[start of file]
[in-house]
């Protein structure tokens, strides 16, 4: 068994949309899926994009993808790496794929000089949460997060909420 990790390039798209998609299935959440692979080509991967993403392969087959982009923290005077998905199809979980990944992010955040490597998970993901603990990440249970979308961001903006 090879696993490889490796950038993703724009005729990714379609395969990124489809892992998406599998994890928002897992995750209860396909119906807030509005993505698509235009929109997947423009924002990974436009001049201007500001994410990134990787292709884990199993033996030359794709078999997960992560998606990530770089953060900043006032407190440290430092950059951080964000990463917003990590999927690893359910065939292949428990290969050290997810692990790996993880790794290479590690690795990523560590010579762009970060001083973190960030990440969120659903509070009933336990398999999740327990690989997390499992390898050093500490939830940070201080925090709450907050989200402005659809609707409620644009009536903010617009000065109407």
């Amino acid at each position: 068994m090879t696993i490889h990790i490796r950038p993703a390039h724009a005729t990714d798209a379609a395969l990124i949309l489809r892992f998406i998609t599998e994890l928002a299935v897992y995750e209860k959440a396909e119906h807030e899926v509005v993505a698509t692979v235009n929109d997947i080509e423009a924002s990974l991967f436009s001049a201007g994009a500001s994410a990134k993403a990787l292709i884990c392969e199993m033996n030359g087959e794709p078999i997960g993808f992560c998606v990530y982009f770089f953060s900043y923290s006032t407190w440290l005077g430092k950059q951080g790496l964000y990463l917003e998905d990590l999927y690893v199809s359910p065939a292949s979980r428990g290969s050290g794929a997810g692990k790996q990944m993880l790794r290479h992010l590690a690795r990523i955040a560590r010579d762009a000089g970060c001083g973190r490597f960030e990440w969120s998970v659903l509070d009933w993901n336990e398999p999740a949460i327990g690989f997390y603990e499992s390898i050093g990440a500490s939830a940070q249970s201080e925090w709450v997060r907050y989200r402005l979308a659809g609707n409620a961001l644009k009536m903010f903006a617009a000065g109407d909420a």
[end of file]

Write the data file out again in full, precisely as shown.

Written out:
[in-house]
């Protein structure tokens, strides 16, 4: 068994949309899926994009993808790496794929000089949460997060909420 990790390039798209998609299935959440692979080509991967993403392969087959982009923290005077998905199809979980990944992010955040490597998970993901603990990440249970979308961001903006 090879696993490889490796950038993703724009005729990714379609395969990124489809892992998406599998994890928002897992995750209860396909119906807030509005993505698509235009929109997947423009924002990974436009001049201007500001994410990134990787292709884990199993033996030359794709078999997960992560998606990530770089953060900043006032407190440290430092950059951080964000990463917003990590999927690893359910065939292949428990290969050290997810692990790996993880790794290479590690690795990523560590010579762009970060001083973190960030990440969120659903509070009933336990398999999740327990690989997390499992390898050093500490939830940070201080925090709450907050989200402005659809609707409620644009009536903010617009000065109407």
């Amino acid at each position: 068994m090879t696993i490889h990790i490796r950038p993703a390039h724009a005729t990714d798209a379609a395969l990124i949309l489809r892992f998406i998609t599998e994890l928002a299935v897992y995750e209860k959440a396909e119906h807030e899926v509005v993505a698509t692979v235009n929109d997947i080509e423009a924002s990974l991967f436009s001049a201007g994009a500001s994410a990134k993403a990787l292709i884990c392969e199993m033996n030359g087959e794709p078999i997960g993808f992560c998606v990530y982009f770089f953060s900043y923290s006032t407190w440290l005077g430092k950059q951080g790496l964000y990463l917003e998905d990590l999927y690893v199809s359910p065939a292949s979980r428990g290969s050290g794929a997810g692990k790996q990944m993880l790794r290479h992010l590690a690795r990523i955040a560590r010579d762009a000089g970060c001083g973190r490597f960030e990440w969120s998970v659903l509070d009933w993901n336990e398999p999740a949460i327990g690989f997390y603990e499992s390898i050093g990440a500490s939830a940070q249970s201080e925090w709450v997060r907050y989200r402005l979308a659809g609707n409620a961001l644009k009536m903010f903006a617009a000065g109407d909420a």